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Montage of Heck | “undercooked and over-thought”

Montage of Heck | “undercooked and over-thought”
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By Alexandra Duguid

Since the suicide of Kurt Cobain in 1994, he and his band have always been mystified, covered in conspiracy, touted and disparaged. With exciting new footage, audio and illustrations of and created by Cobain, film maker Brett Morgen’s Montage Of Heck promised a demystifying of the Great Cobain Myth.

The film explores his early childhood in Aberdeen, Washington, being bounced between parents, through his secluded adolescences and ends in the tragic territory of his death at 27. Much of this beautiful footage was discovered when Cobain’s widow Courtney Love handed Morgen the keys to a warehouse of archives. This includes never-before-seen family films, workbooks full of scratching and endless tapes of noise, such as a mixtape carrying the hand-scrawled label Montage Of Heck, from which the film found its name.

It is exciting to see the bare-boned origins of songs lifted from the pages of of his journals; the names picked up and quickly retired before settling on Nirvana, the growth of his lyrics and his own personal style of guitar tabulation as static lines of ball point pen on a dirty page.

Some of these artworks and audio were left in charge of animators Stefan Nadelman and Hisko Hulsing, who did a beautiful job putting motion to Cobain’s morbid illustrations, and rotoscoped scenes described in his audio diaries. However, though initially engaging, the intention to have Cobain’s scrawling jump off the page creates moments that drag and leave it feeling substance-less.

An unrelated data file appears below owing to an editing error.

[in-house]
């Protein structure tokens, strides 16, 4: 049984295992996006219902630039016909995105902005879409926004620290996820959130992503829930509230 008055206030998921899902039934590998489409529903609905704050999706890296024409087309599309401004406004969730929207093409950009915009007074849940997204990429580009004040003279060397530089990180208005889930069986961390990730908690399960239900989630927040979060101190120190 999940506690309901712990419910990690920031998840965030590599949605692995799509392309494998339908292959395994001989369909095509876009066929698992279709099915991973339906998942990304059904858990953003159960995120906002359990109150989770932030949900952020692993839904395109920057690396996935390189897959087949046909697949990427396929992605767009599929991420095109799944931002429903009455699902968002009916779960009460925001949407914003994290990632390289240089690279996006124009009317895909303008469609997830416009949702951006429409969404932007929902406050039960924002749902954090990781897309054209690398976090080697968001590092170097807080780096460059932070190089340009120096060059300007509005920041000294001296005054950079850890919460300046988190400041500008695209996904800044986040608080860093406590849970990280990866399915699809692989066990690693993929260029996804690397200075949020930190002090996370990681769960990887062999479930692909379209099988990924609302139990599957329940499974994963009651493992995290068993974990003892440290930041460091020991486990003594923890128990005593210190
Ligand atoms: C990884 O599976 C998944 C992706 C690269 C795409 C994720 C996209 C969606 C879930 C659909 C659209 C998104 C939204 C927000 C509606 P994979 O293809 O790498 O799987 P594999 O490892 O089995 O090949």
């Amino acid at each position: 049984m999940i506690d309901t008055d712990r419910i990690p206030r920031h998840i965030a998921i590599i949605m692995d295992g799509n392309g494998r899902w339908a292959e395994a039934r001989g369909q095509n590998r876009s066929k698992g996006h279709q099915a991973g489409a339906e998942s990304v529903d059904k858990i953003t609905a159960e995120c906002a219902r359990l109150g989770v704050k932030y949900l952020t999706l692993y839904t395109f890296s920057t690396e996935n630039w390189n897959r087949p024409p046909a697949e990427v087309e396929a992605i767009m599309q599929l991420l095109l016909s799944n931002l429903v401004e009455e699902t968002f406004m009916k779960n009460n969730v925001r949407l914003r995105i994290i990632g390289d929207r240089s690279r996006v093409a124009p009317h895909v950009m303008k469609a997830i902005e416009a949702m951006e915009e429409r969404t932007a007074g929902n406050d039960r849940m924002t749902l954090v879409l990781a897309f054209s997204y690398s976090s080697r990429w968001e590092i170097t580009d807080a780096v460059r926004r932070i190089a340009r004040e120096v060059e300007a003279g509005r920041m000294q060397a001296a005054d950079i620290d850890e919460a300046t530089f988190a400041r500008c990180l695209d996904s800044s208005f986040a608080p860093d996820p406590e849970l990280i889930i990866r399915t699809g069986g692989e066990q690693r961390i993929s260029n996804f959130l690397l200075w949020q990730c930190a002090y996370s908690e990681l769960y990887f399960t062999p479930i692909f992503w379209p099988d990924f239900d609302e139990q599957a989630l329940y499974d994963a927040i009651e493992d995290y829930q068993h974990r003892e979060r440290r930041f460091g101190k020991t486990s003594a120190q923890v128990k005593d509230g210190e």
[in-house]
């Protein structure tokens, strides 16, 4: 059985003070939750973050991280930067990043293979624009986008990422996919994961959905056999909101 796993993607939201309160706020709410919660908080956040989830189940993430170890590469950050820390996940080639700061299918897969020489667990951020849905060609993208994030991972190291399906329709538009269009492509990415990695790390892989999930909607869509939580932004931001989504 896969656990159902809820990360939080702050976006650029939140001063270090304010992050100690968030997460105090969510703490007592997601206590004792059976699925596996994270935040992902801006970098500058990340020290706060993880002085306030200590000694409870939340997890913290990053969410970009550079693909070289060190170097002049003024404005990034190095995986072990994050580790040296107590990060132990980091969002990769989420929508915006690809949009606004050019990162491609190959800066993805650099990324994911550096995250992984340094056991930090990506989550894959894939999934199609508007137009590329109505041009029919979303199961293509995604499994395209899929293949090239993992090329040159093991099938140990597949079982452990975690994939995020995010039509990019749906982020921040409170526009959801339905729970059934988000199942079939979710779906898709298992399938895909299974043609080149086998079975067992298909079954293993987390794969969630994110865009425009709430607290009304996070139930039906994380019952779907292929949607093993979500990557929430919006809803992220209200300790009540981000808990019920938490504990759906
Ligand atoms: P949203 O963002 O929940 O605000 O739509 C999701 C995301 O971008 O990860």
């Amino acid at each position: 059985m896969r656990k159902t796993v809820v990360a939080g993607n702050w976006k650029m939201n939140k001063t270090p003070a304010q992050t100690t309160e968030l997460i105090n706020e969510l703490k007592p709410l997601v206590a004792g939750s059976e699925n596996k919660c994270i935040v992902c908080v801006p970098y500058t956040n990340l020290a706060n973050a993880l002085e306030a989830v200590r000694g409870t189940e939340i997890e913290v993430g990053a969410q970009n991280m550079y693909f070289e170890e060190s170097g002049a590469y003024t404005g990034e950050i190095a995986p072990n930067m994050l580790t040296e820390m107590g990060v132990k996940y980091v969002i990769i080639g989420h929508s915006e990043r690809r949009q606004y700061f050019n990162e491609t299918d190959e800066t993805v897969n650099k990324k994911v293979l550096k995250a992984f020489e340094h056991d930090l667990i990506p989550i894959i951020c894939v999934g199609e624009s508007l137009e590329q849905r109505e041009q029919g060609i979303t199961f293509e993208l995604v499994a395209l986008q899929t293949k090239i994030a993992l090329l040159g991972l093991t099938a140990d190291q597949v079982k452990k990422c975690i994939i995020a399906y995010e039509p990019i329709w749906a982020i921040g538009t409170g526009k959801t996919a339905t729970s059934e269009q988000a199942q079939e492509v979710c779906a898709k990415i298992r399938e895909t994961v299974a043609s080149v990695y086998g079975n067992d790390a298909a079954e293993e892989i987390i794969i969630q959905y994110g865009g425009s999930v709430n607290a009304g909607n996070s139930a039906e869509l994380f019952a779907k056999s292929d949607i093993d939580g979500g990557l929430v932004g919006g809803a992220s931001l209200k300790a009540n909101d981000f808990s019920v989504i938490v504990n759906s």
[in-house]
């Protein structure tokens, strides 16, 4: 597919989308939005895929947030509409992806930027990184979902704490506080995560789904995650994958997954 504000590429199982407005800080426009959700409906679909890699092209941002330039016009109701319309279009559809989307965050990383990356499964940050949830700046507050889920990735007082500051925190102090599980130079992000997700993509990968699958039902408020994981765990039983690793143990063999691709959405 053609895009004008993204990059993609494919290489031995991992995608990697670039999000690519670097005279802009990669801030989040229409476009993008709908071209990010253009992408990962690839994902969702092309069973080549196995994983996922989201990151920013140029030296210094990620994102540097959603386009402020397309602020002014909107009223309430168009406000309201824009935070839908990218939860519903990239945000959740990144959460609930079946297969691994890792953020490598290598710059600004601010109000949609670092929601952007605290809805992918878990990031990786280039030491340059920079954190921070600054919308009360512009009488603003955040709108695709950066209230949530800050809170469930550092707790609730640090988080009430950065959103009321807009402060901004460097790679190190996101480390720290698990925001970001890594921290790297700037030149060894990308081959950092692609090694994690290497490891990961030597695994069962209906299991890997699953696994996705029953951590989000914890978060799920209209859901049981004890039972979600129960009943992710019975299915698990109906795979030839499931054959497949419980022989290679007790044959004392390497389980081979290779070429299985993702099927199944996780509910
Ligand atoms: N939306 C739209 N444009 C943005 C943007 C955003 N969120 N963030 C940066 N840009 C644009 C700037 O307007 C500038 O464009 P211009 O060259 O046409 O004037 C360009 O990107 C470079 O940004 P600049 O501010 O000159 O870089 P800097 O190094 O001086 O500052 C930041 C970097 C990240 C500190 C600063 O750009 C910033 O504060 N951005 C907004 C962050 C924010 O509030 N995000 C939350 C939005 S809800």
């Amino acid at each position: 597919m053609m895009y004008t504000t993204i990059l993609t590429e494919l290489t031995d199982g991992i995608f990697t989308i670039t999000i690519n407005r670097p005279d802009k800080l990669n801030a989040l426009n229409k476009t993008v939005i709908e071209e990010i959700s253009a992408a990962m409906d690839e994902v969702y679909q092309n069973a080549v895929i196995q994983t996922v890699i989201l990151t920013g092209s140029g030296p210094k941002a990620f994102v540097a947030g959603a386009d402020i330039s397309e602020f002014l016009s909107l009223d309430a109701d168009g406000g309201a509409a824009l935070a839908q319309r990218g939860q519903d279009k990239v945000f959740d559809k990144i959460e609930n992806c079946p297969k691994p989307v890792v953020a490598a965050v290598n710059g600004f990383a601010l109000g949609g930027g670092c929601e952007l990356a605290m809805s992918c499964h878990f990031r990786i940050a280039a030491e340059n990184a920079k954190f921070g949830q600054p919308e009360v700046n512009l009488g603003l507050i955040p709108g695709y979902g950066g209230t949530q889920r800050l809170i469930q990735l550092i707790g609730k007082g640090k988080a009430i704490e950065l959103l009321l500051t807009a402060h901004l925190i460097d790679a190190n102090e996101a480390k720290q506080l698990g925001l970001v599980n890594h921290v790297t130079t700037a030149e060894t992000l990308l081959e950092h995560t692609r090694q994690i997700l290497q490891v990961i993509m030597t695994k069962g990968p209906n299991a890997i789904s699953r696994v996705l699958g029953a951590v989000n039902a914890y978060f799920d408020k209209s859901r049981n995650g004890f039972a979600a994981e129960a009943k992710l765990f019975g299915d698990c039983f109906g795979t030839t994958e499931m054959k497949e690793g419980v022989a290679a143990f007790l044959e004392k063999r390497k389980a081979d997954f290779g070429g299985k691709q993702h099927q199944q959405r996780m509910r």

In a post screening interview Morgen explained his decision to have minimal interview subjects, to trying to avoid a film of talking heads. However his commonsense choice in interview subjects, Cobain’s parents and Love, feel as though we’ve been left with some unreliable narrators, no one really revealing much more than what most would already know. It is Cobain’s ex-girlfriend Tracy Marander that comes through with the goods; honest, unfazed and genuine, quietly assessing and reiterating her memories, good and bad. And though I understand Grohl to have been preoccupied with his own HBO ventures in Sonic Highways, his omission from the film is a great oversight.

There are some incredibly tender and sombre moments. It is the story of the unravelling of an incredibly talented man. Morgen was given an opportunity to create something that people have been anticipating for a long time, and it almost gets there. However, regardless of having Courtney Love’s full trust, Frances Bean Cobain as an executive producer, and Cobain’s parents on board to be interviewed about their son, Montage Of Heck feels undercooked and over-thought, with a great amount of care taken in the artistic flare, and the moments in-between feeling thin.

Image: Everett True

One Response to Montage of Heck | “undercooked and over-thought”

  1. Kettlepot May 17, 2015 at 4:29 am

    Way too much Kurt & Courtney at home footage. Was good before all that bit.
    I also couldn’t help but laugh when Courtney said she was “Thinking” about having an affair.
    I was bit surprised how insincere Cobain’s mother sounded as well. I thought it was mixture of good and bad documentary. Good visual wise and did like things about it but was bit scattergun type of approach and perhaps accidentally or intentionally did overplay the “destiny” / “inevitable” vibe.
    Would have been better to hear Krist talk more.

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